Gradual Indiana income tax cut plan signed by governor

A plan for gradually cutting Indiana’s individual income tax rate over the next seven years has been signed into law by Gov. Eric Holcomb.

The governor’s office announced Wednesday that Holcomb had signed the bill approved by legislators last week that will reduce the state’s current income tax rate of 3.23% to 2.9% in small steps until its planned full implementation in 2029.

The plan will cut the tax rate to 3.15% for 2023, which would amount to $40 savings for individuals or families with $50,000 in taxable income. Further reductions in 2025, 2027 and 2029 would occur if state tax revenue grows by at least 2% in the previous budget year.

Holcomb and state Senate Republican leaders for months resisted backing significant tax cuts sought by House Republicans, citing concerns about inflation and a possible slowdown in Indiana’s booming tax collections with the end of federal COVID-19 relief funding.

But that hesitancy faded away in the final weeks of the legislative session, with Holcomb saying ongoing strong tax revenue made him confident the state could afford the tax cuts.

Republicans rejected a call from Democrats for a suspension of the state’s 32 cents-a-gallon gasoline tax and the 7% sales tax on fuel, which Democrats argued would bring immediate savings to residents amid a national surge in gas prices.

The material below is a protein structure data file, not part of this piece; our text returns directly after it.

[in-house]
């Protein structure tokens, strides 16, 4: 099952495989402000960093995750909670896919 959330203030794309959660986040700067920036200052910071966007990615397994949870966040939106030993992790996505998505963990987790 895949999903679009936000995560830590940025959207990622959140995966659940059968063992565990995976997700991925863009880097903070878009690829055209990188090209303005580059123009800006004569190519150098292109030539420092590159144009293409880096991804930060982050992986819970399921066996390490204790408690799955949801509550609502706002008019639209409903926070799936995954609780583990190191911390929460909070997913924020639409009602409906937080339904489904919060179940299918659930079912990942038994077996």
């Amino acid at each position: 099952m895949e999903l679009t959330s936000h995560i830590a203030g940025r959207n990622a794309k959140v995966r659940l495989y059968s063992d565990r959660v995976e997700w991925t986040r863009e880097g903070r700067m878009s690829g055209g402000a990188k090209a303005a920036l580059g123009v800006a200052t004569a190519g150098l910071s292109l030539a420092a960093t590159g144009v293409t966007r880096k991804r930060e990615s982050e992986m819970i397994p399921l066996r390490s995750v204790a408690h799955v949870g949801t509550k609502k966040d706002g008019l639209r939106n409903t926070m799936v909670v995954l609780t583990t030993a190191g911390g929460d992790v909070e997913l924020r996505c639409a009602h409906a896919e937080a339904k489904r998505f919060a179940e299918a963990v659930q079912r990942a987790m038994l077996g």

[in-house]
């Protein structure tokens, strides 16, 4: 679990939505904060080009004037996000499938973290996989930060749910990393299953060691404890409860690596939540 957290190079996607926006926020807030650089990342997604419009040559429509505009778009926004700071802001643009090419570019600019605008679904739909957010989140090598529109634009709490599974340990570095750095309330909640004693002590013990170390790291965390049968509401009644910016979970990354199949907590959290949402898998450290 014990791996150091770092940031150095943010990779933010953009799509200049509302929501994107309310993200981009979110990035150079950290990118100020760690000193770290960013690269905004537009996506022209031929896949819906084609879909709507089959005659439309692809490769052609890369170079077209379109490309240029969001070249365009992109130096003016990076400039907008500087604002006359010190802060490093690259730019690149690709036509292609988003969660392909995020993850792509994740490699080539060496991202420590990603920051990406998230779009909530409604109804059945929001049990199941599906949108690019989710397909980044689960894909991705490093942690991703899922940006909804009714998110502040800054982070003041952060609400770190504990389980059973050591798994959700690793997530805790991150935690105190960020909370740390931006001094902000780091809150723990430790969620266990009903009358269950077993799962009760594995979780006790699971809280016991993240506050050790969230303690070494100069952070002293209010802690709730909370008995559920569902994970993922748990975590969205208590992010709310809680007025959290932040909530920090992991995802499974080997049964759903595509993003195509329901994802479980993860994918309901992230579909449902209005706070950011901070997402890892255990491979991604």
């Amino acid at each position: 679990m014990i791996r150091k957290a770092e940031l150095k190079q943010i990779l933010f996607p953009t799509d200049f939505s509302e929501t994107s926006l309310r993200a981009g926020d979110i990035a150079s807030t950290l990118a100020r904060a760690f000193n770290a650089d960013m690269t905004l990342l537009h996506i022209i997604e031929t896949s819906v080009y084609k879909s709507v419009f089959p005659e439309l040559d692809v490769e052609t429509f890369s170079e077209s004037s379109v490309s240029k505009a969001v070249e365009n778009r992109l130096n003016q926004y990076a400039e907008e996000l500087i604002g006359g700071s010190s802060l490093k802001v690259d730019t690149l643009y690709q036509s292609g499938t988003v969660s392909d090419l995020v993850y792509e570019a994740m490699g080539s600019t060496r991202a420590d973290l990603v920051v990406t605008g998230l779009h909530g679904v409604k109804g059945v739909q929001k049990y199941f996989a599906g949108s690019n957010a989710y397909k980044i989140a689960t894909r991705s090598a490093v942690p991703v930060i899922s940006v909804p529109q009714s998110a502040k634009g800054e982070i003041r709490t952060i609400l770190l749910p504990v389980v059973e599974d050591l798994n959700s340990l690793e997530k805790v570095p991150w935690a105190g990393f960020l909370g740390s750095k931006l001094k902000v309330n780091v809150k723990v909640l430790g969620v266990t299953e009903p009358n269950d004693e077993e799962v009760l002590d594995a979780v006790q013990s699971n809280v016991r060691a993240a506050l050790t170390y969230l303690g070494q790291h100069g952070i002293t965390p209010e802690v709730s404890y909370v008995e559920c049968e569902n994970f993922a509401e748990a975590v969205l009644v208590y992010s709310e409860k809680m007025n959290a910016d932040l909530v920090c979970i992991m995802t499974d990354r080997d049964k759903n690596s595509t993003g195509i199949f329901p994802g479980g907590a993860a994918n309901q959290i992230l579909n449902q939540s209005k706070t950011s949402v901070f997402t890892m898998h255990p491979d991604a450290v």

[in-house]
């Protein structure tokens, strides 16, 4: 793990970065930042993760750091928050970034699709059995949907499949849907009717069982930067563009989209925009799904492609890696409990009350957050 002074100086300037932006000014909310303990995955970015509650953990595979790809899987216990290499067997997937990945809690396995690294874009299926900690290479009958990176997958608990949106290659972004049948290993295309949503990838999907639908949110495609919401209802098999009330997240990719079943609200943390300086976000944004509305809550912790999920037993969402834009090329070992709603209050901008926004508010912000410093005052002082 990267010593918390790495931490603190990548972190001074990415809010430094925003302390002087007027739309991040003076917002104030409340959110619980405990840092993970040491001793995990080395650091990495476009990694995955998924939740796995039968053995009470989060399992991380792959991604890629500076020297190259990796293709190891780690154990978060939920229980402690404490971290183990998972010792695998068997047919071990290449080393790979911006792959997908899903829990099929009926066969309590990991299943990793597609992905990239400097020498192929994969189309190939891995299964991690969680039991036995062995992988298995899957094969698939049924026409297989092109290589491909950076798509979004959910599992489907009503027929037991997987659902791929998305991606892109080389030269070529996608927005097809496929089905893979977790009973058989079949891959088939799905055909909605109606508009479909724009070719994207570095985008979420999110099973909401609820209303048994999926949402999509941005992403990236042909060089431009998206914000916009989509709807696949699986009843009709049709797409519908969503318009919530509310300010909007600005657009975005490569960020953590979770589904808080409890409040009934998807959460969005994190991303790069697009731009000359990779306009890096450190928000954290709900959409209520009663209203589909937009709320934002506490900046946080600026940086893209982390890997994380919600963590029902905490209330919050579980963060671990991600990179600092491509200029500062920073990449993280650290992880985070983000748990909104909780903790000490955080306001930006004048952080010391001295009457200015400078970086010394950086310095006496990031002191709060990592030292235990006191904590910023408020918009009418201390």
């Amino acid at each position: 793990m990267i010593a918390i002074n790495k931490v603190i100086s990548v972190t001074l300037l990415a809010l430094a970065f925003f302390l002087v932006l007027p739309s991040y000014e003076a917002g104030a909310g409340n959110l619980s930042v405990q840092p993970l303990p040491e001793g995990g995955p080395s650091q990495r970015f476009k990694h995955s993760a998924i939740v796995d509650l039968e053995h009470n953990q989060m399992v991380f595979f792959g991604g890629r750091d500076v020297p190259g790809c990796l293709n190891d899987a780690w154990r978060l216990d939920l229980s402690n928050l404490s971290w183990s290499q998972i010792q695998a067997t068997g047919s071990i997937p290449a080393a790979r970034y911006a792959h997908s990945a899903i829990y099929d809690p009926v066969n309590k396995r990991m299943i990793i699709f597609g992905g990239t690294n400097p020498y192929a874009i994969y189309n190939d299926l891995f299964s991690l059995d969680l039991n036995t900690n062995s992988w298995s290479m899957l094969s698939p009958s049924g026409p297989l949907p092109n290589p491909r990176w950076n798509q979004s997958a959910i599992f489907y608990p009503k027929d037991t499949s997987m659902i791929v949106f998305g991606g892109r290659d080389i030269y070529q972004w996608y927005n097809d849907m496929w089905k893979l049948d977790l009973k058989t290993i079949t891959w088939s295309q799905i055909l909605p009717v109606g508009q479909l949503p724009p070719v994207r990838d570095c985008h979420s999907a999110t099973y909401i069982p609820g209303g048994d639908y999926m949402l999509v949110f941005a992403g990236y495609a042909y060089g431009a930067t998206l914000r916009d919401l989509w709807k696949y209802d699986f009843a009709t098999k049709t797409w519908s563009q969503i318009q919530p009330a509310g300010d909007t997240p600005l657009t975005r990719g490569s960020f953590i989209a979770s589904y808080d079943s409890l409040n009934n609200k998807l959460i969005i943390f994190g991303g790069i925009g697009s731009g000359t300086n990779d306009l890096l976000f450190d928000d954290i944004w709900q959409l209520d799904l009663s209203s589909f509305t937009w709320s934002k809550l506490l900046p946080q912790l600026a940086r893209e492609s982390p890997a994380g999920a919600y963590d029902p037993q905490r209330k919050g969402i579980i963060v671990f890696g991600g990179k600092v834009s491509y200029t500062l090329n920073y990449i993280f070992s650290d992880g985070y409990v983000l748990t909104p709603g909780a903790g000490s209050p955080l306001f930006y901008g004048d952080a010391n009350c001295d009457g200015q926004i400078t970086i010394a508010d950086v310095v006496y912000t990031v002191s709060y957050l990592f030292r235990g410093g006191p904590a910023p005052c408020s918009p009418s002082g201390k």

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8 thoughts on “Gradual Indiana income tax cut plan signed by governor

  1. Instead of concentrating on not being a bottom 5 standard of living state our state legislatures only concentrate on how to punish Indianapolis and how to pretend cutting taxes will increase our standard of living?

    Embarrassing.

    1. but that takes hard work… our state “leadership” would prefer to just pretend they accomplished something.

  2. The supermajority in the state legislature should have legalized recreational marijuana in Indiana. That way we all could at least afford the Twinkies with their paltry tax cut.

  3. The pocketbook impacts of the utility sales tax elimination portion of this bill may be more than the income tax reduction portion, at least in the early years.

  4. Better they are going down than up. How about the 10 states or so that have no income tax? That’s something to strive for. I applaud the legislature for heading the right way.

    1. Roads that don’t look like they’ve been bombed from the skies would be something to strive for too.

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